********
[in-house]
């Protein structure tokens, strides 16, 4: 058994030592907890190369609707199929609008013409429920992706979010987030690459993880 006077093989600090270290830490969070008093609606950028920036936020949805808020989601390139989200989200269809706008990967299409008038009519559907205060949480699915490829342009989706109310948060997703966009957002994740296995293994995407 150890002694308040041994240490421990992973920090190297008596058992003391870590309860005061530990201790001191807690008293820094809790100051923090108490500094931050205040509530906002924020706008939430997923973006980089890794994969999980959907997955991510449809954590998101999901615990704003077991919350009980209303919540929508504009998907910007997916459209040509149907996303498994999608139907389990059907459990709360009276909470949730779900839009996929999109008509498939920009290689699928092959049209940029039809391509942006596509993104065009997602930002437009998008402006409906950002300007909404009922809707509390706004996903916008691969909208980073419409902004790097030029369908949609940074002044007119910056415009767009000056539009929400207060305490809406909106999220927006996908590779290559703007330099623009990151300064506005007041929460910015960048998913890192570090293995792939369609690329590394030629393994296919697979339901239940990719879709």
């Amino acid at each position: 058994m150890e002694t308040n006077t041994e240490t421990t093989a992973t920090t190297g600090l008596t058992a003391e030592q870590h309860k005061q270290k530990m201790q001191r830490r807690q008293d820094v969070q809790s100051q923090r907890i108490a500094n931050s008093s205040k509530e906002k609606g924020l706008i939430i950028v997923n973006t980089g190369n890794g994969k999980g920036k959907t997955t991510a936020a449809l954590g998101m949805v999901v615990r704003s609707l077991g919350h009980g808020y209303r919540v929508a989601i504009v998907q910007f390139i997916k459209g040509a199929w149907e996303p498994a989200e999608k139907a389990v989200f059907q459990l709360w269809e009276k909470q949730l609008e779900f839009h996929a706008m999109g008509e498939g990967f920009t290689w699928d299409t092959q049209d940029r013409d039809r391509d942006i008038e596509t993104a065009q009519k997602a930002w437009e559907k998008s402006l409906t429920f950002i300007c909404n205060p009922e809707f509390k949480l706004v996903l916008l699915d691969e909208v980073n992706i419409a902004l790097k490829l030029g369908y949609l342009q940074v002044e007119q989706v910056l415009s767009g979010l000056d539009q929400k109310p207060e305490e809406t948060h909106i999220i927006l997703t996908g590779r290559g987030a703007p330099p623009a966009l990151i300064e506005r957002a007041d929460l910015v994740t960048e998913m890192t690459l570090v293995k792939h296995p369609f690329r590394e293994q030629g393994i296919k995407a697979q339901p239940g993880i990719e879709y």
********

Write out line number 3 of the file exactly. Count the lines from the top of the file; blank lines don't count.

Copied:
């Amino acid at each position: 058994m150890e002694t308040n006077t041994e240490t421990t093989a992973t920090t190297g600090l008596t058992a003391e030592q870590h309860k005061q270290k530990m201790q001191r830490r807690q008293d820094v969070q809790s100051q923090r907890i108490a500094n931050s008093s205040k509530e906002k609606g924020l706008i939430i950028v997923n973006t980089g190369n890794g994969k999980g920036k959907t997955t991510a936020a449809l954590g998101m949805v999901v615990r704003s609707l077991g919350h009980g808020y209303r919540v929508a989601i504009v998907q910007f390139i997916k459209g040509a199929w149907e996303p498994a989200e999608k139907a389990v989200f059907q459990l709360w269809e009276k909470q949730l609008e779900f839009h996929a706008m999109g008509e498939g990967f920009t290689w699928d299409t092959q049209d940029r013409d039809r391509d942006i008038e596509t993104a065009q009519k997602a930002w437009e559907k998008s402006l409906t429920f950002i300007c909404n205060p009922e809707f509390k949480l706004v996903l916008l699915d691969e909208v980073n992706i419409a902004l790097k490829l030029g369908y949609l342009q940074v002044e007119q989706v910056l415009s767009g979010l000056d539009q929400k109310p207060e305490e809406t948060h909106i999220i927006l997703t996908g590779r290559g987030a703007p330099p623009a966009l990151i300064e506005r957002a007041d929460l910015v994740t960048e998913m890192t690459l570090v293995k792939h296995p369609f690329r590394e293994q030629g393994i296919k995407a697979q339901p239940g993880i990719e879709y």